Online Medieval Sources Bibliography

An Annotated Bibliography of Printed and Online Primary Sources for the Middle Ages

Source Details

Blamires, Alcuin, ed; Pratt, Karen ed.; Marx, C.W. ed., Woman Defamed and Woman Defended: An Anthology of Medieval Texts (Oxford: Oxford University Press)

Text name(s): 

Number of pages of primary source text: 275


Dates: 0 - 1450

Archival Reference: 

Original Language(s): 

  • English - Middle English
  • French - Old French
  • German
  • Greek
  • Italian
  • Latin


  • Translated into English.

Translation Comments: 

Geopolitical Region(s): 

  • England
  • France
  • Germany
  • Italy


Record Types: 

  • Law - Canon Law
  • Letter
  • Literature - Prose
  • Literature - Verse
  • Memoir
  • Monastic Rule
  • Oration
  • Philosophic Work
  • Scripture
  • Sermons
  • Theology
  • Treatise - Instruction/Advice
  • Treatise - Scientific/Medical

Subject Headings: 

  • Art
  • Church Fathers
  • Classics / Humanism
  • Family / Children
  • Law - Canon
  • Literature - Comedy / Satire
  • Material Culture: Food, Clothing, Household
  • Philosophy / Theology
  • Science / Technology
  • Women / Gender


  • Index
  • Bibliography
  • Introduction


This anthology brings together many texts written on women during classical antiquity and the Middle Ages, addressing their social, theological, political, and philosophical implications. It provides a broad sampling of different types of text: verse, prose, legal texts, literary works, letters, scientific treatises, and it also includes images. This introductory survey of primary sources relating to is particularly useful to an ungergraduate audience for a broad sense of the roles of and attitudes towards women in the Middle Ages. It also contributes to the ongoing scholarly “debate on women” in the Middle Ages, still striving for an answer to the question of whether, or to what extent, women were in fact “defamed and defended.” Includes a bibliography of helpful primary and secondary sources.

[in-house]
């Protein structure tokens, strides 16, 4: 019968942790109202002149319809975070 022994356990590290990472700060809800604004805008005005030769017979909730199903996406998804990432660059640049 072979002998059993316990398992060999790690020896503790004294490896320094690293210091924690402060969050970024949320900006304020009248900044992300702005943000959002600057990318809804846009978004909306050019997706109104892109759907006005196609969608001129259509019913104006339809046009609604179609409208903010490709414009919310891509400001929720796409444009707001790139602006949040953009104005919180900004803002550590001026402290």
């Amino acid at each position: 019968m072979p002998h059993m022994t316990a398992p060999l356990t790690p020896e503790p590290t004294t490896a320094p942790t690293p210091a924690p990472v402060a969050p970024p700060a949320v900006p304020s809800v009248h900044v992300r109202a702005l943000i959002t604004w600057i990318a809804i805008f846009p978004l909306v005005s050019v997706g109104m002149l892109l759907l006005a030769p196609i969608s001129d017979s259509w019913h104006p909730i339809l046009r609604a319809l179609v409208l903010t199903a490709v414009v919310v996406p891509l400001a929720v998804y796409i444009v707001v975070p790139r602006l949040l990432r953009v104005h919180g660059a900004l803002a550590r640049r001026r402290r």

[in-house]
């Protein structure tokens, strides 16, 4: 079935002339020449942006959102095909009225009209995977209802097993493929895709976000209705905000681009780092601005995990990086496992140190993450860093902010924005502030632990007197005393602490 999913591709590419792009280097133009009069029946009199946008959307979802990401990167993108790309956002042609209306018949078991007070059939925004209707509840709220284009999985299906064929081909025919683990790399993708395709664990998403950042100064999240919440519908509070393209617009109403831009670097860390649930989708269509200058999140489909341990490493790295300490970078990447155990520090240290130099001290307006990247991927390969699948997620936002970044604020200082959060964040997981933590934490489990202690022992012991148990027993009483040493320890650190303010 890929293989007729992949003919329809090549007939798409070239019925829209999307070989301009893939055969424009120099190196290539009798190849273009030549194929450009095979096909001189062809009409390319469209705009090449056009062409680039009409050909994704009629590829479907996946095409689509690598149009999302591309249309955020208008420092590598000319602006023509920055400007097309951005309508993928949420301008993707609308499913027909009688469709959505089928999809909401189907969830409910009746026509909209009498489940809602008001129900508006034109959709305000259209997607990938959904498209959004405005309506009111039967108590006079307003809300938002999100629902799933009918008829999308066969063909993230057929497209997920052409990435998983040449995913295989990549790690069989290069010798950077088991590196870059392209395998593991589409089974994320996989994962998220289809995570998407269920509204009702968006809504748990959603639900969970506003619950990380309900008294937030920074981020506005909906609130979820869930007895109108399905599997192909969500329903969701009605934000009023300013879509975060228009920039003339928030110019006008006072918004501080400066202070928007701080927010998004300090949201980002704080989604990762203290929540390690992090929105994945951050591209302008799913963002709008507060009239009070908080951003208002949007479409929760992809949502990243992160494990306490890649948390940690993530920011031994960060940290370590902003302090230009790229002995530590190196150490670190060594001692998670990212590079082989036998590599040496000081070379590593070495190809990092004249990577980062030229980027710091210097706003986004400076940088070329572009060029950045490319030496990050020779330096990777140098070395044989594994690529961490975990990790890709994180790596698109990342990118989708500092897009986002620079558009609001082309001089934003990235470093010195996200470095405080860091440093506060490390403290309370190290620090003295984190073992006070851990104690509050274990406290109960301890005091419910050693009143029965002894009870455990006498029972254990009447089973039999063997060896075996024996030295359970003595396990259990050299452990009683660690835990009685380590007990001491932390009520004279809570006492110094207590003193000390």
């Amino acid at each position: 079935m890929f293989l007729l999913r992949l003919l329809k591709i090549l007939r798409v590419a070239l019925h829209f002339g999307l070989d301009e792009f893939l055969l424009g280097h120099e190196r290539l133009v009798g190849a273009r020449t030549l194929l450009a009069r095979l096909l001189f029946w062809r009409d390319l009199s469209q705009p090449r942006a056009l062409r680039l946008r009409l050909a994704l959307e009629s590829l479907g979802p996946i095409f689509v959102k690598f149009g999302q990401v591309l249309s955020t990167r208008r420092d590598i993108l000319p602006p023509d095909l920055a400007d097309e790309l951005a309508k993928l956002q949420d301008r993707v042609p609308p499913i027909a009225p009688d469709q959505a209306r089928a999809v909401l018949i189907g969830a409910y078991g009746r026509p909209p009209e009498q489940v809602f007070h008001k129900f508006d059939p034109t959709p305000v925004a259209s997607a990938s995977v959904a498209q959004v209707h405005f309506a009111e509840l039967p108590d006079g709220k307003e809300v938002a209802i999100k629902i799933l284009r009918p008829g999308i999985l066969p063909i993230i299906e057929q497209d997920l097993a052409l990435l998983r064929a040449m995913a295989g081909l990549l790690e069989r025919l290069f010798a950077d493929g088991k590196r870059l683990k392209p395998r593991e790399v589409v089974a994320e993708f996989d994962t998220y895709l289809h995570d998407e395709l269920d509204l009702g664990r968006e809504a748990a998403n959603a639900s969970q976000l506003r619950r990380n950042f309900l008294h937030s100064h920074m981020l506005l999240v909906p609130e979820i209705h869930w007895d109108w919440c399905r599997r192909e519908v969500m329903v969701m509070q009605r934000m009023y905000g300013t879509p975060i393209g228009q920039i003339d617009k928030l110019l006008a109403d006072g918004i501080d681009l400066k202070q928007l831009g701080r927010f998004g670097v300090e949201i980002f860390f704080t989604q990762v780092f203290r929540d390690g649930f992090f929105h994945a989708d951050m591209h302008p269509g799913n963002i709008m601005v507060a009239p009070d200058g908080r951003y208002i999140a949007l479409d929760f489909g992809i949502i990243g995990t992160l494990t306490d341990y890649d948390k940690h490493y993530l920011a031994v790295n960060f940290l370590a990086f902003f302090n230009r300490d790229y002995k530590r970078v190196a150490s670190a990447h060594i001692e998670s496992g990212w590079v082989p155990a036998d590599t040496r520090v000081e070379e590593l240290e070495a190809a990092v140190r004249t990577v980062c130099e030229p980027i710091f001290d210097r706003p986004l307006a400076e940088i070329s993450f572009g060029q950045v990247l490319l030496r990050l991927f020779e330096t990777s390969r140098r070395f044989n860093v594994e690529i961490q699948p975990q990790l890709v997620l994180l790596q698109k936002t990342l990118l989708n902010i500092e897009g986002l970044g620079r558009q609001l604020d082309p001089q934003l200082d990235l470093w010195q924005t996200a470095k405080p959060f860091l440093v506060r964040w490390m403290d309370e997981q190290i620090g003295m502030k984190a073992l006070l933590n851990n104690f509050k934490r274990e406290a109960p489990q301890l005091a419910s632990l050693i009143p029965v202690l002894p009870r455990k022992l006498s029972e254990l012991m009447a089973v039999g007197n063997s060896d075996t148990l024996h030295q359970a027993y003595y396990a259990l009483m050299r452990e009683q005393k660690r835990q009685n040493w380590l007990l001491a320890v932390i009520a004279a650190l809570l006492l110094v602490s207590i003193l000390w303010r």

Introduction Summary: 

The brief (16 pp) introduction discusses the classical roots of medieval misogyny and its wide ranging presence in medieval Christianity. The editor does note, however, that there were also many voices, even in the Early Middle Ages, which sought to defend women from the charges leveled against them. Each section is also accompanied by a brief introduction which provides some historical and social context.

Cataloger: MCB